The effect of vitamin D and magnesium supplementation on the mental health status of attention-deficit hyperactive children: a randomized controlled trial
journal contributionposted on 01.01.2021, 00:00 authored by M Hemamy, N Pahlavani, A Amanollahi, Shariful IslamShariful Islam, J McVicar, G Askari, M Malekahmadi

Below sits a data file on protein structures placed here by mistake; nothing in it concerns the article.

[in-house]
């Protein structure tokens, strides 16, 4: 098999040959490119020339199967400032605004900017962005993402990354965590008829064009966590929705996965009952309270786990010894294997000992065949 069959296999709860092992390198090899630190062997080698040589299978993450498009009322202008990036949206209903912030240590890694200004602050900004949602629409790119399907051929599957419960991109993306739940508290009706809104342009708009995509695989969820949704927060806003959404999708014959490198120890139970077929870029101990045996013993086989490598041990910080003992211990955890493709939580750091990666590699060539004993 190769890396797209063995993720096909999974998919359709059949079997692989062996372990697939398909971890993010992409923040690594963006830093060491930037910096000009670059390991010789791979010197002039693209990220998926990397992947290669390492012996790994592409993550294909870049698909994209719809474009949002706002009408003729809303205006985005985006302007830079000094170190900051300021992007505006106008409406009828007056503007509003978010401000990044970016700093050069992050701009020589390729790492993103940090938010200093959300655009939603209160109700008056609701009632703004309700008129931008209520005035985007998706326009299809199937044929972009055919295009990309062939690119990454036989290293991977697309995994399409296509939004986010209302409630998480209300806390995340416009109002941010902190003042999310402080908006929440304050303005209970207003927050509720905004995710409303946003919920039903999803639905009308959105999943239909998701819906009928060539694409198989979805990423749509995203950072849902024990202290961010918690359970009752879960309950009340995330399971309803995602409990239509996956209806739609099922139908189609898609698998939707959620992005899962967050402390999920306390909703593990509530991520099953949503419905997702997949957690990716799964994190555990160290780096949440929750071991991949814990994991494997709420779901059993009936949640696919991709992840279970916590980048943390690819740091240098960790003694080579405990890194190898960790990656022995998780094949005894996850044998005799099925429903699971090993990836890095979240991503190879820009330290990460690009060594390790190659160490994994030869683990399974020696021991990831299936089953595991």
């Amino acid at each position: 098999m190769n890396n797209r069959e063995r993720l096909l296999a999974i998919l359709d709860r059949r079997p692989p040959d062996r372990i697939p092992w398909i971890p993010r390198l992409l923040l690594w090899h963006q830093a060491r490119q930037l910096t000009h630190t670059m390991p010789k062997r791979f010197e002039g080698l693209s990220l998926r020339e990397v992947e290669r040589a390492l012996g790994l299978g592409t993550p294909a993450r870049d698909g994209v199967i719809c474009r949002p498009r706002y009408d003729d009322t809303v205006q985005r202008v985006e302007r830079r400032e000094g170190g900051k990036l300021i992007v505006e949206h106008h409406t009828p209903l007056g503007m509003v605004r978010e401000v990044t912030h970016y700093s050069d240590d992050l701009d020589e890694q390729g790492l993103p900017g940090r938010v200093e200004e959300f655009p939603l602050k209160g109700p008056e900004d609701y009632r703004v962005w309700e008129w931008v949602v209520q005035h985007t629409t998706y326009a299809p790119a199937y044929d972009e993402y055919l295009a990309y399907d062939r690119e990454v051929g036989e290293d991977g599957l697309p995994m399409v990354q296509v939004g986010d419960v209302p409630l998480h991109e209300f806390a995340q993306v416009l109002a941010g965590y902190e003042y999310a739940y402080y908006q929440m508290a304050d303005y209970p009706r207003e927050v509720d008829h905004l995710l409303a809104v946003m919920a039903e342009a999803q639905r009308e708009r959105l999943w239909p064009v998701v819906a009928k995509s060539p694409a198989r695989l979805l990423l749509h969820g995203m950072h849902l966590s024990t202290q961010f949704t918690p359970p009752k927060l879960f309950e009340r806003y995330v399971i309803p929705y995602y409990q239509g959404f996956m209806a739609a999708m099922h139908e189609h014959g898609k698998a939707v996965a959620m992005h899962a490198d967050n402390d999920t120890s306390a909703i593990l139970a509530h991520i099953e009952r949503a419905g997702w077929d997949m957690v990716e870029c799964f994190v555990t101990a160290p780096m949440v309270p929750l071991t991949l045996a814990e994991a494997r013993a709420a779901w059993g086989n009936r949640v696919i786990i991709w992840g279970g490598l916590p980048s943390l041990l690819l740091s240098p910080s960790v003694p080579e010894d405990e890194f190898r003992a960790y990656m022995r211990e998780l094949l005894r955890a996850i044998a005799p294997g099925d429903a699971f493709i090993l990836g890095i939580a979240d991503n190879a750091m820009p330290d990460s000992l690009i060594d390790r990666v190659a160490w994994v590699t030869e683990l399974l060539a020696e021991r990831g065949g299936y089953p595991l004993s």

Background: Attention-Deficit / Hyperactivity Disorder (ADHD) is a neurodevelopmental disorder, characterized by varying severity in attention deficit and hyperactivity. Studies have shown deficiencies in the serum level of magnesium and vitamin D in people with ADHD. The aim of this study is to determine the effect of vitamin D and magnesium supplementation on mental health in children with ADHD. Methods: We conducted a randomized, double blind, placebo-controlled clinical trial of 66 children with ADHD. Participants were randomly allocated to receive both vitamin D (50,000 IU/week) plus magnesium (6 mg/kg/day) supplements (n = 33) or placebos (n = 33) for 8-weeks. Strengths and difficulties questionnaire was used to evaluate children’s mental health at baseline and the end of the study. Results: After eight weeks of intervention, the serum levels of 25-hydroxy-vitamin D3 and magnesium increased significantly in the intervention group compared with the control group. Also, children receiving vitamin D plus magnesium showed a significant reduction in emotional problems (p = 0.001), conduct problems (p = 0.002), peer problems (p = 0.001), prosocial score (p = 0.007), total difficulties (p = 0.001), externalizing score (p = 0.001), and internalizing score (p = 0.001) compared with children treated with the placebo. Conclusion: Vitamin D (50,000 IU/week) and magnesium (6 mg/kg/day) co-supplementation for a duration of 8-weeks could improve the behavioral function and mental health of children with ADHD. However, further well-designed studies with a larger sample size are needed. Trial registration: IRCT2016030326886N1.